Once again, if you’re just joining us, I encourage you to check out Parts One and Two. Now that you know a little more about night photography and light-painting, we’d love to take you on a little journey by recounting one of our absolute favorite night photography excursions: the Route 66 Painted Desert Trading Post.
For those of you who followed along on our recent Route 66 road trip in June, this journey will sound familiar, but bears repeating! As a traveler of Route 66 for several years, Chris has found countless images of this lost place…in daylight of course. When we planned our trip to the Wheels on 66 festival in Tucumcari, we noticed that the trading post was just a short jaunt, 400 miles west near Holbrook, Arizona. Even though we weren’t headed that way, we decided it was imperative to make a special trip.
First of all some quick history on the Painted Desert Trading Post: Opened in the early ’40s by Dotch Windsor and his first wife, Alberta, Dotch (along with his second wife, Joy Nevin) ran the post until the mid-to-late ’50s when he decided to call it quits and leave the building to the arid, dusty elements. Even in those days when Route 66 was packed solid full of travelers and vacationers, the trading post was a remote destination with no electrical power (gravity did the work for the gas pumps and wind did the work for the appliances). Though it has been pummeled with sand for over half a century, you can still make out much of the painted graphics on the sides of the white building. Before the interstate pulled travelers miles away from Route 66, you could drive the gritty old alignment right up to the trading post. Now, however, the easiest way in is blocked by a large and solid metal gate emblazoned with a “No Trespassing” sign, as the property is now owned by a cattle rancher. There is an open way in about ten miles east of the post, but the road is washed out and clearly not fit for anything without four-wheel drive…especially a rental! Plus it sounded way more possible to visit the post if we, perhaps, got some sort of permission. We come in peace, afterall.
We were determined to find more information about the elusive curiosity. It was a light-painter’s dream comp: simple, pure white building; clear-as-crystal, deep blue sky; a barren desert landscape below a gorgeous blanket of stars. Even after reading website forum after forum, we were still unsure as to how we were going to reach this White Whale. A week before our trip, a conversation thread regarding the PDTP just happened to spark on the Route 66 World facebook page. Chris intently followed along with the various comments about protecting the trading post from vandals, as well as how to locate the owner so people could see the relic. Finally, days before our trip, Chris found a glimmer of hope in one Nick Gerlich from Texas who had just visited the trading post by mountain bike. He described how he had run into the cow boss on his way to the post and got the man’s kind blessing to go ahead and explore! After some additional conversations, we gleaned the impression that the cow boss was happy about the fervor surrounding the trading post and welcomed anyone to contact him to tour the place. In fact, just a few weeks ago, Kevin and Nancy Mueller—beloved caretakers of the famous Blue Swallow Motel—braved the blistering sun and heat to venture out to the trading post themselves!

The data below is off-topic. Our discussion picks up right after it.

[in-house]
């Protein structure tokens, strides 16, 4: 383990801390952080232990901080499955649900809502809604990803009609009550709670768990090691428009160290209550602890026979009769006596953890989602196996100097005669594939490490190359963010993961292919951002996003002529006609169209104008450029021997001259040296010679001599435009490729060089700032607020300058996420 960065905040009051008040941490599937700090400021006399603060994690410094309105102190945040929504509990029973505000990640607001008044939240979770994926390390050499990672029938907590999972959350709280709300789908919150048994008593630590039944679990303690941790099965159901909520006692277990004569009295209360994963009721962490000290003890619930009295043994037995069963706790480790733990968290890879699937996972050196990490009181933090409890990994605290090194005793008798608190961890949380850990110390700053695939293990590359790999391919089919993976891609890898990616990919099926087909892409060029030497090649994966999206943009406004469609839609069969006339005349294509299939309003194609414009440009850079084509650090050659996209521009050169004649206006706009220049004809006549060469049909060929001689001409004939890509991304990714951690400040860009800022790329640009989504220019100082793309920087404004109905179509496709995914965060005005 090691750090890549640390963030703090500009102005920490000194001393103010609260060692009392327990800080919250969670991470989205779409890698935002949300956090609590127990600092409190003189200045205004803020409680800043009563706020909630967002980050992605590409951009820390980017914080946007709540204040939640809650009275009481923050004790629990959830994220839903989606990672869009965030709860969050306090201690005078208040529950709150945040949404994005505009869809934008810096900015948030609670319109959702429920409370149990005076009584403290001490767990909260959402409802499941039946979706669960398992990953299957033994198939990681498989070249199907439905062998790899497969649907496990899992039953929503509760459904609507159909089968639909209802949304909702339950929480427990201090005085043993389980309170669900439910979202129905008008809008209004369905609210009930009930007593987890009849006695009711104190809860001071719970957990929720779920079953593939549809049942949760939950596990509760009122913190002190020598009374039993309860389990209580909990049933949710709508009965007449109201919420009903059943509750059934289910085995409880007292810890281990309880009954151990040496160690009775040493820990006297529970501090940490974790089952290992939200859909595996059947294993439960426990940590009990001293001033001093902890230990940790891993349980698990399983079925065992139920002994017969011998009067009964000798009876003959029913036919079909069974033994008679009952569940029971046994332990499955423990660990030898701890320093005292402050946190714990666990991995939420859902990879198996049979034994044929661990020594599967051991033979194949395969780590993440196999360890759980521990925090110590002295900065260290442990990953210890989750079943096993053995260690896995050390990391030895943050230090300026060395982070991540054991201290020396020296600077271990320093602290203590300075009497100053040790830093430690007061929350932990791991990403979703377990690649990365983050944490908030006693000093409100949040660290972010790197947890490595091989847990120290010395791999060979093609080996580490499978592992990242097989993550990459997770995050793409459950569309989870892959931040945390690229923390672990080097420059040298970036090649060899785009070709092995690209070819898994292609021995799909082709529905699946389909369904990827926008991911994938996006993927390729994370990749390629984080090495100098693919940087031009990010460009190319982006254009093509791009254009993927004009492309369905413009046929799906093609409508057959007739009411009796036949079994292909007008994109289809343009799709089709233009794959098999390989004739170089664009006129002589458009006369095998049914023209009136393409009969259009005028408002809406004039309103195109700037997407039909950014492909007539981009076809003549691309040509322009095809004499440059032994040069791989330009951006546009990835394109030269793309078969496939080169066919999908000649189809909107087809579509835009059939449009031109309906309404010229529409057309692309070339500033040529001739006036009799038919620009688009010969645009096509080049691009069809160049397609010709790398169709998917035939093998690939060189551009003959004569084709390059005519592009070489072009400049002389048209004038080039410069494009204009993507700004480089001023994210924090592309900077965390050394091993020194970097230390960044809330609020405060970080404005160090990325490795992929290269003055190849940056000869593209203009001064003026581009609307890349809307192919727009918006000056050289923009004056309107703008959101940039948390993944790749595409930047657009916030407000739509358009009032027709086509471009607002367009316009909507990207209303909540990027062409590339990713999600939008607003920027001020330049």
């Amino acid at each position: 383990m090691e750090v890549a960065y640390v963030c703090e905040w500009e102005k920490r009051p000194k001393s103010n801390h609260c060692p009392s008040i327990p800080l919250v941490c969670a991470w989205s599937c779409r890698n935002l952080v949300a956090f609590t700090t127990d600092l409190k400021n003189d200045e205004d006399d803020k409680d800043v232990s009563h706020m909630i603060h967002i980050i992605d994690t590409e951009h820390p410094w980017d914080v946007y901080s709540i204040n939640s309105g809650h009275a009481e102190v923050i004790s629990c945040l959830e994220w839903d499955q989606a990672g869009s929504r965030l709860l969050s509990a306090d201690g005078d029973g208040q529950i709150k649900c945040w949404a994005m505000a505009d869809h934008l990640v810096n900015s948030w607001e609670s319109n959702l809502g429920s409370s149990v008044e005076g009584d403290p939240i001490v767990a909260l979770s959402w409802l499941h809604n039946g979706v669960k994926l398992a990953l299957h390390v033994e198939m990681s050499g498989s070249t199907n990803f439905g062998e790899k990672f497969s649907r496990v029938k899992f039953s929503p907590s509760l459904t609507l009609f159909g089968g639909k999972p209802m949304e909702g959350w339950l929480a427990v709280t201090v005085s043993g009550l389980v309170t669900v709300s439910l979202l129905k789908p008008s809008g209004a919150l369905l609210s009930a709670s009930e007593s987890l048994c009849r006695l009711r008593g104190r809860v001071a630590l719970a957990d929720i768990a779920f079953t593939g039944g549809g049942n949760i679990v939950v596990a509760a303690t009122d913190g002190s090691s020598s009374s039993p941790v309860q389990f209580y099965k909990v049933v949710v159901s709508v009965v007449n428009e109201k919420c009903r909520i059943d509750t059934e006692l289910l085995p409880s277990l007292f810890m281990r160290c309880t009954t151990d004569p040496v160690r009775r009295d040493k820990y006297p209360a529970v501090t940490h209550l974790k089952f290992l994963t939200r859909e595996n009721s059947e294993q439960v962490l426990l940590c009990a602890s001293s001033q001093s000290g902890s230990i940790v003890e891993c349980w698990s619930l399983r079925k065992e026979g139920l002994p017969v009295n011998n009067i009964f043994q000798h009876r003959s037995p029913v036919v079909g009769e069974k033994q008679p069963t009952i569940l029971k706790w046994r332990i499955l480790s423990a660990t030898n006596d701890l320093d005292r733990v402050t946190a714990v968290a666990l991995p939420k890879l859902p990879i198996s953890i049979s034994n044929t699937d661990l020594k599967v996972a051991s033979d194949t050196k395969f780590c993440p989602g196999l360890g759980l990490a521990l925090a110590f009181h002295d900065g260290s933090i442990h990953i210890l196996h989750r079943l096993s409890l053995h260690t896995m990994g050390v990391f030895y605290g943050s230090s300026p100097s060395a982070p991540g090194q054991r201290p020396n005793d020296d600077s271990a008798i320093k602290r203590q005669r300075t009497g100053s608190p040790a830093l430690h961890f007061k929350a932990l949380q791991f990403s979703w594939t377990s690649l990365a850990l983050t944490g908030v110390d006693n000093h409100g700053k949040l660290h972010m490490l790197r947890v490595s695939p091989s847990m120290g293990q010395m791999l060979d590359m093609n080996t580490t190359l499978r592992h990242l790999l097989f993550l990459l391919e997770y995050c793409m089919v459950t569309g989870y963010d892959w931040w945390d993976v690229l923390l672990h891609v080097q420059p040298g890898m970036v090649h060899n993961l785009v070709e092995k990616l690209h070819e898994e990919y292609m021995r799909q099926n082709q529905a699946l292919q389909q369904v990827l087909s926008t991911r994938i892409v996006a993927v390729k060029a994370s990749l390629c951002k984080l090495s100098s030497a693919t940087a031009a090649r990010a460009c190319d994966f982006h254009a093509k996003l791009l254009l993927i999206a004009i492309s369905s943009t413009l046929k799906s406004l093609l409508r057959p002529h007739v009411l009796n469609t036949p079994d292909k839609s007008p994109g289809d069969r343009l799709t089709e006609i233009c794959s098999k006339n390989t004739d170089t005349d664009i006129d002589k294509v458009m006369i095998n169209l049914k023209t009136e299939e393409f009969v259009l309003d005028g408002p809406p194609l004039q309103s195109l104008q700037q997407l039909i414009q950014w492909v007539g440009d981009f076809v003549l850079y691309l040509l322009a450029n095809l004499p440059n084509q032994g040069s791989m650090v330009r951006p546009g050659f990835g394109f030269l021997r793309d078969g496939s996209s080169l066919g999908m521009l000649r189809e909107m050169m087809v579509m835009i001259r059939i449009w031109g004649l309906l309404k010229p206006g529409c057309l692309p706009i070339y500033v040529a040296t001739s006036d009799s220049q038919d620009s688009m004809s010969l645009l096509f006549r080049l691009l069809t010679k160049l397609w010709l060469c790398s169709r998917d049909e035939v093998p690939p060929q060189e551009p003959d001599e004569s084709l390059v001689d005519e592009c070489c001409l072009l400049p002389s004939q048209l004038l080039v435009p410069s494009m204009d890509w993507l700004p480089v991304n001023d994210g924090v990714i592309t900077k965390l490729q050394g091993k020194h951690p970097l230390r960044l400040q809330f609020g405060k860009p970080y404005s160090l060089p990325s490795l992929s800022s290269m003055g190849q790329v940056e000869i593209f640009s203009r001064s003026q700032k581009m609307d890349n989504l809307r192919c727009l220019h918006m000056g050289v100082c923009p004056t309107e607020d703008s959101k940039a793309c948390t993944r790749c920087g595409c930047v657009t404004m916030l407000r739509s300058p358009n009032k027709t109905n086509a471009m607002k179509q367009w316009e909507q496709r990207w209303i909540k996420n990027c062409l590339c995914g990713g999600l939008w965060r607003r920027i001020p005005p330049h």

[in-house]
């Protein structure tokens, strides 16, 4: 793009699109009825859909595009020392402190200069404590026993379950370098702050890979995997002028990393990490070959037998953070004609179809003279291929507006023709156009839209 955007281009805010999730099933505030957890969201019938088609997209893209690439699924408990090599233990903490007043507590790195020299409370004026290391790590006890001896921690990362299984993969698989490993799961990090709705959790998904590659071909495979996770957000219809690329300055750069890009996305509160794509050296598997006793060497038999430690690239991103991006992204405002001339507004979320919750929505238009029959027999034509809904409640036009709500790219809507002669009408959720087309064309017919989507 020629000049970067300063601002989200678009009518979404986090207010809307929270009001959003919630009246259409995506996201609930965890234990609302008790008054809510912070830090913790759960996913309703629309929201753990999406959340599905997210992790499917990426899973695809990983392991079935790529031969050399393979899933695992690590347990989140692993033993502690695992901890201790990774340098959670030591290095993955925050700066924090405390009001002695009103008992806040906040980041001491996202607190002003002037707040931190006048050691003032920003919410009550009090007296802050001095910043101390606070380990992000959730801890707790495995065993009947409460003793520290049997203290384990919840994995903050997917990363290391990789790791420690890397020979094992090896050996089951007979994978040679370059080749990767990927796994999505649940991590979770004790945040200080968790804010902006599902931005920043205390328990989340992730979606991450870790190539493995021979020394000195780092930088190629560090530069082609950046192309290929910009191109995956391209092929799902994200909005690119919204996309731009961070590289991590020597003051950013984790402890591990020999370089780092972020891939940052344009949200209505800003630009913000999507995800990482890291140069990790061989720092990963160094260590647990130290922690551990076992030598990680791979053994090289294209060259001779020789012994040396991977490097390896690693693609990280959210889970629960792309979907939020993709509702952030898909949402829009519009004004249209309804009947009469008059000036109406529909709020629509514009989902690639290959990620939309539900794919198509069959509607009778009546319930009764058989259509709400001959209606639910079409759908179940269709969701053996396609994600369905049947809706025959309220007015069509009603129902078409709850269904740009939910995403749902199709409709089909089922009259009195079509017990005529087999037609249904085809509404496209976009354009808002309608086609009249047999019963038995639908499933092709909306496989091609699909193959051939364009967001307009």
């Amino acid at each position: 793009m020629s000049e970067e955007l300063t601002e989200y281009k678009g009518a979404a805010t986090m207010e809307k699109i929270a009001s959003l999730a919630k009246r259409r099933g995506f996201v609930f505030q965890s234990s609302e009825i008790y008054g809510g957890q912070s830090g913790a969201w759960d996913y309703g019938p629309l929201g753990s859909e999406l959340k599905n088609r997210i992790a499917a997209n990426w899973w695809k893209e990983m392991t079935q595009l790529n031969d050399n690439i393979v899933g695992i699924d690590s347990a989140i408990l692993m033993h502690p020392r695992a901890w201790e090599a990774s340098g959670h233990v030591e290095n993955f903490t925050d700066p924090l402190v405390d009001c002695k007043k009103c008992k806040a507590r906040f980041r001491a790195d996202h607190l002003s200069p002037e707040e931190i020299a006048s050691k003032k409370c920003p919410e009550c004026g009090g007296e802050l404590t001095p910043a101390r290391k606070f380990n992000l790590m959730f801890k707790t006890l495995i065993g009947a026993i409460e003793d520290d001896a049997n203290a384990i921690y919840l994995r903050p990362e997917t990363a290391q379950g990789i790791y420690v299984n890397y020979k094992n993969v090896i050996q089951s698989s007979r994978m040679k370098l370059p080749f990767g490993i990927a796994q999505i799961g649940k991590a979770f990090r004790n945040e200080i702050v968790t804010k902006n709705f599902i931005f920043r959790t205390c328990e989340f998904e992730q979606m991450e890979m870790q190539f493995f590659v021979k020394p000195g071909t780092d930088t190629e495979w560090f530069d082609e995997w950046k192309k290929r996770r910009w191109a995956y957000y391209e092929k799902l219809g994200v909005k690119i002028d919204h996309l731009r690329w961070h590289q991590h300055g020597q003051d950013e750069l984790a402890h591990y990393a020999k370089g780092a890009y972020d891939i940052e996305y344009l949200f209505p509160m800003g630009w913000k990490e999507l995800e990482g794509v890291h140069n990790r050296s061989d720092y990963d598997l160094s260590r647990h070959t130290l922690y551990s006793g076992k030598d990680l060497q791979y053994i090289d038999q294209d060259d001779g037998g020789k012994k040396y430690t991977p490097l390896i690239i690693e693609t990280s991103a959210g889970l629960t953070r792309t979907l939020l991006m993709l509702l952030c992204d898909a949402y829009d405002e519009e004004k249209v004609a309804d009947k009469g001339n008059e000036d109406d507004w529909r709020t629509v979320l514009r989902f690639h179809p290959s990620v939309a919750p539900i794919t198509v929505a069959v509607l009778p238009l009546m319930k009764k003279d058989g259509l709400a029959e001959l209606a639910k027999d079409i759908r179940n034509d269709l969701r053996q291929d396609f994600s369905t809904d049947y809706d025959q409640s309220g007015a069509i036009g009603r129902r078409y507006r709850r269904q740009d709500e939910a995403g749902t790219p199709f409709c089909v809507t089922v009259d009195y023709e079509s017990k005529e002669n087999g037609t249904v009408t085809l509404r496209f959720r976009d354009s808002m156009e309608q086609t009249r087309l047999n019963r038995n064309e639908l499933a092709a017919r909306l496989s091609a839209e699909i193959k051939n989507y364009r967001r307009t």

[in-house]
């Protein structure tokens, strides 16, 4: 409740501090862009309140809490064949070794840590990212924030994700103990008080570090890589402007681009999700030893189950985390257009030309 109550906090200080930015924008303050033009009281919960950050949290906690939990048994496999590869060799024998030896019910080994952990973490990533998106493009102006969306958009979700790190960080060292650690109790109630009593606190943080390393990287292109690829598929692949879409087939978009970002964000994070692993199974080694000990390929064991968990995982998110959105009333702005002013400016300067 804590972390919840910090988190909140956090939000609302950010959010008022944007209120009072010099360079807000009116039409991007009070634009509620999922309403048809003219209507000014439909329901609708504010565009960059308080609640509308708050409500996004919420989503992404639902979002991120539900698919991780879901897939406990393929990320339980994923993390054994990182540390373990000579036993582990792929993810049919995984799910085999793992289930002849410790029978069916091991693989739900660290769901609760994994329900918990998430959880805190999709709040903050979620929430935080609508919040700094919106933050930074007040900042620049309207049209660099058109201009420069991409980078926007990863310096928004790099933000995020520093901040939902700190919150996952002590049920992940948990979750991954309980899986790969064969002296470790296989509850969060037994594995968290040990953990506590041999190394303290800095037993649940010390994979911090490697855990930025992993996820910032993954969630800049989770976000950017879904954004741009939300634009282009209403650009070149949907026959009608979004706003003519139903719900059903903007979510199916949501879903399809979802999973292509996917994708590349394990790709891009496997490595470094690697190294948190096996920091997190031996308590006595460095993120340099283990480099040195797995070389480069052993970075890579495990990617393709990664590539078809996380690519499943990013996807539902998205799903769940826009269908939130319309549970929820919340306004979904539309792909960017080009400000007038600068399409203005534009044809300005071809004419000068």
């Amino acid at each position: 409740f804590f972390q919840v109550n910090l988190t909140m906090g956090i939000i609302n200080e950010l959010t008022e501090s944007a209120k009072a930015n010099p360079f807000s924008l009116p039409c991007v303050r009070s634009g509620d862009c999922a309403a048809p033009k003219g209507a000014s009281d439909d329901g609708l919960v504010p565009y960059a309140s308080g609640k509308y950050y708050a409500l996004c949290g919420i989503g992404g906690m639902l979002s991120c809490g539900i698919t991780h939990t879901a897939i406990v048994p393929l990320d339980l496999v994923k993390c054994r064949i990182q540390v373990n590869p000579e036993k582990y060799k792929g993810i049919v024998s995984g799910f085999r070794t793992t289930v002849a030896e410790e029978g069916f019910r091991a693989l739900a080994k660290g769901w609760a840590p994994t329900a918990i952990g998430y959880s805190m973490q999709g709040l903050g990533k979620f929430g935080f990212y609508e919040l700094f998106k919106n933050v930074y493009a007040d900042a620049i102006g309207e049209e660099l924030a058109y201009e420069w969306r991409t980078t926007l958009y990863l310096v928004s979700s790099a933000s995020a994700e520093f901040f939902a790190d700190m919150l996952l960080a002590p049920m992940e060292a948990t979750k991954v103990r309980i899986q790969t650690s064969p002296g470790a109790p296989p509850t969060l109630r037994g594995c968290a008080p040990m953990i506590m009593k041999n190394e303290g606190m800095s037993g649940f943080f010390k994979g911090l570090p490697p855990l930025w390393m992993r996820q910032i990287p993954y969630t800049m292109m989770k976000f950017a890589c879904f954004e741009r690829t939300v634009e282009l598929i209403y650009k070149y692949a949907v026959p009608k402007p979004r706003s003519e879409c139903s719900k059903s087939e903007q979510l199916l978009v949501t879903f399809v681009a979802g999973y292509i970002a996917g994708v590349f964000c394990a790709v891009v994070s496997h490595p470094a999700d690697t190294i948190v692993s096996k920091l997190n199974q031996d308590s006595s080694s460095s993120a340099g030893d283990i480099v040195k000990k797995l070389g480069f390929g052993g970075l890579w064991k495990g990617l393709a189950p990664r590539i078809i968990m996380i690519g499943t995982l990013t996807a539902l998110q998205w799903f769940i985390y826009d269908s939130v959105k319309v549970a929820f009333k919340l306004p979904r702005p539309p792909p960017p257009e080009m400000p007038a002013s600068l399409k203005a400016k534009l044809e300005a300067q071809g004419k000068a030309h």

The only thing was, we weren’t interested in seeing it in the daylight. We’d be going late, late into the night.
So once we officially hit the road with a better idea of our schedule, along one of the lengthier drives on the New Mexico highway heading toward Holbrook, Arizona, in a small section of the desert where mobile internet 4G magically exists, I emailed with Nick to ask about this magical place so many fans of Route 66 were just dying to see. Chris and I stopped at a McDonald’s in the parking lot of one of many Casinos off I-40 for some much-needed wifi and while I typed out a blog from the previous day, we got a call from Nick! He gave Chris all the info we needed about the PDTP: the interstate exit, the padlocked fence, the cow boss, the condition of the road in, the animals and critters we might encounter, the 3 mile walk to the abandoned building. All thanks to Nick, I know my anxiety about going to the post completely blind (we were going at night afterall) was calmed. And Chris was just more excited than ever. We were set and we were stoked!
When we arrived in Holbrook, we stopped at Joe & Aggie’s for a soulful dinner to fuel our adventurous spirit. Stuffed full of enchiladas and sopapillas, we quickly unpacked our belongings at the newly renovated Globetrotter Lodge across from the Wigwam Motel, repacking our light-painting gear for the active night ahead. I stowed beef jerky and extra water in case “something bad happened,” along with various sprays of the bug and sun variety to act as our only line of defense against critters large and small (eep). With our heavy gear in tow, around 10:00pm, we embarked on one of our most intense journeys to date! Well, simultaneously intense and yet serene all at the same time.